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Tag: Global Health Engagement

Jan. 1, 2016

Global Health Engagement: A Military Medicine Core Competency

In his February 2014 testimony to the House Armed Services Committee, Assistant Secretary of Defense for Health Affairs Jonathan Woodson articulated six strategic lines of effort supporting then–Secretary of Defense Chuck Hagel’s “six strategic priorities for reshaping our forces and institutions for a different future.” Dr. Woodson’s sixth line of effort was to “expand our global health engagement strategy.” This article is an overview of U.S. global health engagement, including such topics as current guidelines, health as a strategic enabler, health in disaster management, and future directions for global health engagement.

Jan. 1, 2016

Separate and Equal: Building Better Relationships with the International Humanitarian Community

In today’s complex global landscape, understanding and taking the opportunities to build peace to prevent war are increasingly paramount if a stable and sustainable world is to be realized. As such, we need to sharpen the focus of the roles the military and the humanitarian assistance community have in this important call to action and, at the least, determine what each side needs to know about the other. This is especially true if we are to find those intersections and circumstances where the military and the humanitarian assistance community are able to work together and to recognize those where they cannot. Toward this goal, this article reviews the identity, principles, and culture of the humanitarian community, what it expects from military forces, and what it wants the military to consider when it is planning health engagement. Additionally, approaches and methods for constructive interaction between the military and community forces are proposed.

Jan. 1, 2016

The Future of Department of Defense Global Health Engagement

The term global health has come into common usage in recent years and encompasses various matters relevant to health, including diseases that cross international borders, factors that affect public health globally, and the interconnectedness of health matters around the globe. Diseases that have been unevenly distributed across the world have been of concern to militaries for centuries, perhaps throughout history. Historians record that the decimation of Napoleon’s army during his invasion of Russia was the result of starvation, severe weather, and disease, the most important of which was typhus, which killed over 80,000 troops.1 His retreating army then spread typhus throughout Europe. Likewise, typhoid fever was a serious problem in World War I and the American Civil War.2 Spanish troops were severely affected by yellow fever during the Spanish-American War, and Spanish influenza had disproportionate and decisive effects during World War I.3 Colonization of Africa, Asia, and Latin America by Western powers led to increased awareness of diseases that were generally exotic to the imposing country, motivating interest in developing means of prevention and control of diseases. Examples of efforts emanating from such interest include the work of Walter Reed and William C. Gorgas in defining the transmission and prevention of yellow fever, research regarding cholera and diarrhea in Bangladesh, and the establishment of research laboratories (for example, the Pasteur Institute and Medical Research Council laboratories in Africa). Conversely, the invasion and colonization of foreign lands has also long been known to result in the introduction of exotic disease into the occupied lands, with the importation of smallpox and syphilis into North America by colonists as outstanding examples.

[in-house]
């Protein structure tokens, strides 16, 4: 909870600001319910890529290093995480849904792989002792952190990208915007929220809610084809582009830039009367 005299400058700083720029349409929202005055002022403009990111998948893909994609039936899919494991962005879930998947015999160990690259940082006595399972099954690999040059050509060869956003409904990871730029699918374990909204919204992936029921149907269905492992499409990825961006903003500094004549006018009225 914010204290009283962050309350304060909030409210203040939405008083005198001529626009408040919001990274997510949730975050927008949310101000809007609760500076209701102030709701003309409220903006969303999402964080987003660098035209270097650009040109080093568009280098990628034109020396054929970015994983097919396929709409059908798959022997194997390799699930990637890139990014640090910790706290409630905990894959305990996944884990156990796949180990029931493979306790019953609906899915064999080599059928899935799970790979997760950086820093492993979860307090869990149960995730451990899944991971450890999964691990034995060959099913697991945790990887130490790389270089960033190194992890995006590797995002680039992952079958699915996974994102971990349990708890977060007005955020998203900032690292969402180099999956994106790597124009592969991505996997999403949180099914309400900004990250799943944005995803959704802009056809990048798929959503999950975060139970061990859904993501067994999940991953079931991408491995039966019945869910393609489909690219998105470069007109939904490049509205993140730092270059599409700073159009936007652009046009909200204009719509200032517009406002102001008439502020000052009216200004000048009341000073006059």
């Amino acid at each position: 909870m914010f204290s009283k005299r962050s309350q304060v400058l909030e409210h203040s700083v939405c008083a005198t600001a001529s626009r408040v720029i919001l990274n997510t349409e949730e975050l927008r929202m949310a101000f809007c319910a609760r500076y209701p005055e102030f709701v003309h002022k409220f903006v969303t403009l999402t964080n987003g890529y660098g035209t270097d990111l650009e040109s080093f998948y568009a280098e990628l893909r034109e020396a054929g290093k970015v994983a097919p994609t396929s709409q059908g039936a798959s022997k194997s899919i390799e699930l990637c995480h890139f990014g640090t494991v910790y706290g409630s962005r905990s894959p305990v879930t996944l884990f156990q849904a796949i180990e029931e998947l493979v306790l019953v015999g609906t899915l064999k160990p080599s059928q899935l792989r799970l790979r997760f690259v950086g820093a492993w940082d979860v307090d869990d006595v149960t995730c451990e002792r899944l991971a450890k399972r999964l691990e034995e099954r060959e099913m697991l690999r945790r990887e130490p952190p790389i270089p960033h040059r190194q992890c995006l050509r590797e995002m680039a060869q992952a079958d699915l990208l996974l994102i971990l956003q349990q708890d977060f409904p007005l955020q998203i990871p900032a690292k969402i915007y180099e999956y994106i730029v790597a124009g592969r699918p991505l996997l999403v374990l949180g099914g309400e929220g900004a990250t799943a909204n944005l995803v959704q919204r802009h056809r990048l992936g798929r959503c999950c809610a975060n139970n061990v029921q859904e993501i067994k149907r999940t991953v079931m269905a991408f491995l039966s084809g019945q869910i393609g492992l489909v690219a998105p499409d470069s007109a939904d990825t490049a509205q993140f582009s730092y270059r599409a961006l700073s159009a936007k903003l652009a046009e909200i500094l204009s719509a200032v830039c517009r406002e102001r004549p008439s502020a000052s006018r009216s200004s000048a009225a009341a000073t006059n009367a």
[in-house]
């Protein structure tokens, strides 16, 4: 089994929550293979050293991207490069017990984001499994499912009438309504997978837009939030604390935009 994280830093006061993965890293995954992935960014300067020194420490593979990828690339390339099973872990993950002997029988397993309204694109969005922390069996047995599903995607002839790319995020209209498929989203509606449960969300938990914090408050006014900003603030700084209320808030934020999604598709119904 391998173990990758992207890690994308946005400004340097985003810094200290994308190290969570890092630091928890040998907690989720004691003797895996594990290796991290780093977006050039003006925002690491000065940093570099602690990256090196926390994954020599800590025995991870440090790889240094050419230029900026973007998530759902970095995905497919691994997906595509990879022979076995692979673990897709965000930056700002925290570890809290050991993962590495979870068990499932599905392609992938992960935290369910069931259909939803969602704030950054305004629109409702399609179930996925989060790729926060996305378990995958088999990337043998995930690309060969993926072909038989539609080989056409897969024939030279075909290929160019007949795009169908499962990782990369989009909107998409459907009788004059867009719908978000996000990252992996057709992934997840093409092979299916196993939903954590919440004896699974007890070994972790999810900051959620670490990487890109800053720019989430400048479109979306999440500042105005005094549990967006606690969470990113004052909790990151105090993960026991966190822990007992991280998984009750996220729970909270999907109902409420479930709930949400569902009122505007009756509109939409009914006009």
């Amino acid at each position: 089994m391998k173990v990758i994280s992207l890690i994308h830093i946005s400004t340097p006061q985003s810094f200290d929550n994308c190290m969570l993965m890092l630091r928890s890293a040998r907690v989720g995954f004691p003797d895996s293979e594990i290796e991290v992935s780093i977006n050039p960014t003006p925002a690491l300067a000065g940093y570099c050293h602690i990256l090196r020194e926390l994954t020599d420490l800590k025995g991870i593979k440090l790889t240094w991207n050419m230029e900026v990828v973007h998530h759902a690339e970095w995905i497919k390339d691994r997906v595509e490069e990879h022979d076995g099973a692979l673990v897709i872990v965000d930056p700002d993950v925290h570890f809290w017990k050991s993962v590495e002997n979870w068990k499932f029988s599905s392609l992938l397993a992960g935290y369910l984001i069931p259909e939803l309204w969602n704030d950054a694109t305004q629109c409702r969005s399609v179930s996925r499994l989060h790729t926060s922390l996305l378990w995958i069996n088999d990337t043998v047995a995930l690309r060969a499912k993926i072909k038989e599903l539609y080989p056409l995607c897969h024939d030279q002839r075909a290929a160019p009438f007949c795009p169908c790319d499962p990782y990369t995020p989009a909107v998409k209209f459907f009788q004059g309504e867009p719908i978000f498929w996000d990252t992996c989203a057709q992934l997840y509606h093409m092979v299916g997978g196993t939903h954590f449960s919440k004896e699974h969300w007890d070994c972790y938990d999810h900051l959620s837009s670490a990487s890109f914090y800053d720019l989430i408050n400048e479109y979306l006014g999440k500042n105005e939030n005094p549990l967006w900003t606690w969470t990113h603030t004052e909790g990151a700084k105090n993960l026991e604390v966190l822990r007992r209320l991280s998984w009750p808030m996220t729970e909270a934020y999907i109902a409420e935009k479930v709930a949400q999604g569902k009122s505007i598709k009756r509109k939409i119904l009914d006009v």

Jan. 1, 2016

Global Health Concepts, and Engagements: Significant Enhancer for U.S. Security and International Diplomacy

The United States and its global allies face a multitude of challenges to peace and stability. Civil wars in Syria, Yemen, Ukraine, and parts of Africa compound sectarian disorder in the aftermath of U.S. operations and subsequent withdrawal from Iraq and Afghanistan. Moreover, decades-old Israeli-Palestinian conflict, political unrest in Egypt and Turkey, and Iran’s attempts to dominate the region—countered by pushback from Saudi Arabia and Gulf allies—contribute to geopolitical turmoil. Compounding matters are the emergence of Daesh (the Islamic State of Iraq and the Levant) and other extreme theocratic groups and the uprooting of more than 9 million human beings, causing a complex humanitarian catastrophe rarely witnessed in modern times. Against these overwhelming difficulties, Muslims, Arabs, and the rest of the world expect and anticipate U.S. forward engagement to help resolve many of these threats.